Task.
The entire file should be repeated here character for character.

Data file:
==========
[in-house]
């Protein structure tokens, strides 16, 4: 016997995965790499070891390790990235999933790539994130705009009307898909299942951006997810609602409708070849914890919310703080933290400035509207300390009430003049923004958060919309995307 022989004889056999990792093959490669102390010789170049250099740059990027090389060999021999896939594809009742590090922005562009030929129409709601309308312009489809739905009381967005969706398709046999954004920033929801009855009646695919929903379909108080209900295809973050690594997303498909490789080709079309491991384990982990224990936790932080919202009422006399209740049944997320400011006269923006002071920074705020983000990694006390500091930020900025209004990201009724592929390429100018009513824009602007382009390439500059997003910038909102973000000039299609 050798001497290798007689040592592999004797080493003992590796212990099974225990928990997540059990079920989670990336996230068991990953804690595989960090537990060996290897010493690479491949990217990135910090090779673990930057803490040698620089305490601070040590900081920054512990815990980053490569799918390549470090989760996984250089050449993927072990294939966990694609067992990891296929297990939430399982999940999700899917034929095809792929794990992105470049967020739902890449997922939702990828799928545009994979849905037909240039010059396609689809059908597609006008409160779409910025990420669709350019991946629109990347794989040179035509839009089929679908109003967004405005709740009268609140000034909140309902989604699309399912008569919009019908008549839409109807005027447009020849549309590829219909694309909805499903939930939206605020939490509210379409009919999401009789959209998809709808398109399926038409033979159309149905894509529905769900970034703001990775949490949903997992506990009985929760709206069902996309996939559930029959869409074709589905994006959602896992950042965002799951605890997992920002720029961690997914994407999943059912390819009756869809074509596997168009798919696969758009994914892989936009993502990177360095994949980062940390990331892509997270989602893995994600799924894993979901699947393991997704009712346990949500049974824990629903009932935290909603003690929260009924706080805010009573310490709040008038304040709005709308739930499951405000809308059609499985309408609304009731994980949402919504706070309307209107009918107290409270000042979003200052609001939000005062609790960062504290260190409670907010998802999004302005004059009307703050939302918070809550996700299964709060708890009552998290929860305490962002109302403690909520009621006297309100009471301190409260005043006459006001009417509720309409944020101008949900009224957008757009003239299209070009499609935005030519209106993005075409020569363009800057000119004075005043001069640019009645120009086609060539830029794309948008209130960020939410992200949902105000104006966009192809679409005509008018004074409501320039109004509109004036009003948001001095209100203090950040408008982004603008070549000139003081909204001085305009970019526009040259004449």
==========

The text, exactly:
[in-house]
């Protein structure tokens, strides 16, 4: 016997995965790499070891390790990235999933790539994130705009009307898909299942951006997810609602409708070849914890919310703080933290400035509207300390009430003049923004958060919309995307 022989004889056999990792093959490669102390010789170049250099740059990027090389060999021999896939594809009742590090922005562009030929129409709601309308312009489809739905009381967005969706398709046999954004920033929801009855009646695919929903379909108080209900295809973050690594997303498909490789080709079309491991384990982990224990936790932080919202009422006399209740049944997320400011006269923006002071920074705020983000990694006390500091930020900025209004990201009724592929390429100018009513824009602007382009390439500059997003910038909102973000000039299609 050798001497290798007689040592592999004797080493003992590796212990099974225990928990997540059990079920989670990336996230068991990953804690595989960090537990060996290897010493690479491949990217990135910090090779673990930057803490040698620089305490601070040590900081920054512990815990980053490569799918390549470090989760996984250089050449993927072990294939966990694609067992990891296929297990939430399982999940999700899917034929095809792929794990992105470049967020739902890449997922939702990828799928545009994979849905037909240039010059396609689809059908597609006008409160779409910025990420669709350019991946629109990347794989040179035509839009089929679908109003967004405005709740009268609140000034909140309902989604699309399912008569919009019908008549839409109807005027447009020849549309590829219909694309909805499903939930939206605020939490509210379409009919999401009789959209998809709808398109399926038409033979159309149905894509529905769900970034703001990775949490949903997992506990009985929760709206069902996309996939559930029959869409074709589905994006959602896992950042965002799951605890997992920002720029961690997914994407999943059912390819009756869809074509596997168009798919696969758009994914892989936009993502990177360095994949980062940390990331892509997270989602893995994600799924894993979901699947393991997704009712346990949500049974824990629903009932935290909603003690929260009924706080805010009573310490709040008038304040709005709308739930499951405000809308059609499985309408609304009731994980949402919504706070309307209107009918107290409270000042979003200052609001939000005062609790960062504290260190409670907010998802999004302005004059009307703050939302918070809550996700299964709060708890009552998290929860305490962002109302403690909520009621006297309100009471301190409260005043006459006001009417509720309409944020101008949900009224957008757009003239299209070009499609935005030519209106993005075409020569363009800057000119004075005043001069640019009645120009086609060539830029794309948008209130960020939410992200949902105000104006966009192809679409005509008018004074409501320039109004509109004036009003948001001095209100203090950040408008982004603008070549000139003081909204001085305009970019526009040259004449």